Less than three weeks ago, the Supreme Court declined to get involved in a partisan-gerrymandering challenge to Pennsylvania’s federal congressional maps. Today that state’s Republican lawmakers returned to the Supreme Court, asking the justices to block what they characterized as the Pennsylvania Supreme Court’s “intentional seizure of the redistricting process.”
During their first trip to the Supreme Court earlier this month, Republican lawmakers asked the justices to put a ruling by the Pennsylvania Supreme Court on hold while they appealed the state court’s finding that the map violated the Pennsylvania constitution because it was the product of partisan gerrymandering – that is, the Republican-controlled state legislature had drawn it to obtain an advantage over Democrats. But after the U.S. Supreme Court refused to step in, the dispute returned to Pennsylvania, where the state supreme court adopted a remedial plan. That plan, which is slated to go into effect in time for the 2018 elections, could allow Democrats – who currently hold 5 of the state’s 18 congressional seats – to pick up 3 or 4 more seats.
In the latest legal proceedings, Republican legislators argue (as they did in their earlier efforts at the U.S. Supreme Court) that the state supreme court violated the U.S. Constitution’s elections clause, which gives state legislatures authority to regulate federal congressional elections. Among other things, the legislators contend, the state court adopted criteria by which to judge the constitutionality of the congressional districts “from whole cloth,” and it set a schedule to remedy the violations it found that, in essence, it knew legislators would not be able to meet. Unless the court intervenes immediately, the legislators tell the justices, Pennsylvania’s upcoming congressional elections – the primaries are scheduled for May – will not go forward under the map that the state legislature enacted in 2011, creating confusion. Therefore, the legislators conclude, the U.S. Supreme Court should put the Pennsylvania Supreme Court’s orders on hold to give the legislators time to seek full Supreme Court review.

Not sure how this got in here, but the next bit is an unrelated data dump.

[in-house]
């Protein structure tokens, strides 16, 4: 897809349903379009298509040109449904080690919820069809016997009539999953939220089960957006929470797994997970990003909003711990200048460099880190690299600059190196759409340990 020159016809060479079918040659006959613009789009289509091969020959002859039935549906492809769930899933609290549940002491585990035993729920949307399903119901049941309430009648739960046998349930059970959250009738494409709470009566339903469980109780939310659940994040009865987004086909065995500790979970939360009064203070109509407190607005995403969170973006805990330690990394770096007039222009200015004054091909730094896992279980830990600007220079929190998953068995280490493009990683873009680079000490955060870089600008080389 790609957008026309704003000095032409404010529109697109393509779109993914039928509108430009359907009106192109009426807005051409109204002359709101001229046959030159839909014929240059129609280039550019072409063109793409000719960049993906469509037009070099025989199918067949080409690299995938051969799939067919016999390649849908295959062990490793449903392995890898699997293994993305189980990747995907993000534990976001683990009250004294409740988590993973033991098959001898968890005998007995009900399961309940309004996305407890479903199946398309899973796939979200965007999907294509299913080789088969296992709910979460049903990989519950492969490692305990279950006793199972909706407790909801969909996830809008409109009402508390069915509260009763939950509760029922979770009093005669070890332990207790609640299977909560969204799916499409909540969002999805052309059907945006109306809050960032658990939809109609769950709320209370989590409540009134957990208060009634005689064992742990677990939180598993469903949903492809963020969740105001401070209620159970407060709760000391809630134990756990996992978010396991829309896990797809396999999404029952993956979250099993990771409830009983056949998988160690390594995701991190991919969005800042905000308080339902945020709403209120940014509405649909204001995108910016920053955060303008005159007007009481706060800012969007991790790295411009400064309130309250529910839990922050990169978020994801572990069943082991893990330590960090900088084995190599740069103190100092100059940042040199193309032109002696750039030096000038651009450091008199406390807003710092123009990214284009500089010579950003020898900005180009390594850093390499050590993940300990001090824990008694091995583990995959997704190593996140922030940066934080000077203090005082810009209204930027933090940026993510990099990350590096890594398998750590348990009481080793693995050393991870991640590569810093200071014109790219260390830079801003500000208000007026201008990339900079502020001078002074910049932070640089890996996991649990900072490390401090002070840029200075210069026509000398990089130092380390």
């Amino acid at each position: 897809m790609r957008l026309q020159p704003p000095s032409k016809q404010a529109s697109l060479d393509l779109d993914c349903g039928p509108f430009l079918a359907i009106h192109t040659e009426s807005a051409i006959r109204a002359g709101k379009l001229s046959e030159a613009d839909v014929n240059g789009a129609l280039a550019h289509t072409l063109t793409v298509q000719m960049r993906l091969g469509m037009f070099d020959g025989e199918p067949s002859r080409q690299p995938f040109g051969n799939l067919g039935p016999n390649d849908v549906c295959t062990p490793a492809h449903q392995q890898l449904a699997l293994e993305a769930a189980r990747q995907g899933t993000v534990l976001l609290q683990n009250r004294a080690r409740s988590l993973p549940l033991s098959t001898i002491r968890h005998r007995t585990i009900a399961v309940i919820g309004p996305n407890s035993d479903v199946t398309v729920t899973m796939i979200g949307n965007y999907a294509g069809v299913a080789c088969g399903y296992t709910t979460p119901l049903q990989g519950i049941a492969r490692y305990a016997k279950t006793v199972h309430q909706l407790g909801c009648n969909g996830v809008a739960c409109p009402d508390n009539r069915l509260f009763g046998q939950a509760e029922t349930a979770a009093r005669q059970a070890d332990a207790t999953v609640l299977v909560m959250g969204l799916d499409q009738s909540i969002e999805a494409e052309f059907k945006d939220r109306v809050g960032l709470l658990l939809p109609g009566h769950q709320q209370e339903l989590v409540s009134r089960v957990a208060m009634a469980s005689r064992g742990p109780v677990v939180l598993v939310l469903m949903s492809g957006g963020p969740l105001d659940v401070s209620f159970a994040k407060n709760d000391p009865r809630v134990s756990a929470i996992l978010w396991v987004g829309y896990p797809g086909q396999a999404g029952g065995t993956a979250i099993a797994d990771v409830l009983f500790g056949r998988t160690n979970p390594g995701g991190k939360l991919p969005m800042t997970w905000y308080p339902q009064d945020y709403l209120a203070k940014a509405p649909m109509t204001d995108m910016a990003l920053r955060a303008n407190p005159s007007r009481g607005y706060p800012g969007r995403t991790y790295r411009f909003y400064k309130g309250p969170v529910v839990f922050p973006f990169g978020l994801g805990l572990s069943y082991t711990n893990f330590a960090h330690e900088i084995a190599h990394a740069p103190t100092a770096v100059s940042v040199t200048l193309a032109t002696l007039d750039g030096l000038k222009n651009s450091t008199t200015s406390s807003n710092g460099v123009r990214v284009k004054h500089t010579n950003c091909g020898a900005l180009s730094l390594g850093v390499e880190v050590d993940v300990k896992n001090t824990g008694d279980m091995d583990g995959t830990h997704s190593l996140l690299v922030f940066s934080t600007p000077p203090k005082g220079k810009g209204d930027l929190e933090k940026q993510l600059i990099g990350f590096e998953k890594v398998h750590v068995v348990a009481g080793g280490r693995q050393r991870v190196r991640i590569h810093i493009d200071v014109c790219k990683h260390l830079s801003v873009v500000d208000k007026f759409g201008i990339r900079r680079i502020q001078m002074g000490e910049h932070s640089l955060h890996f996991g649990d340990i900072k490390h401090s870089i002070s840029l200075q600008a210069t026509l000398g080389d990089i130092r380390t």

The legislators’ request will go to Justice Samuel Alito, who handles emergency appeals from the geographic area that includes Pennsylvania. Alito can rule on the application himself or refer it to the full court. When the legislators came to the justices the first time, Alito denied the application himself – which, although there is no way to be sure, suggests that he saw little merit in the request. The legislators are clearly hoping for a better result this time.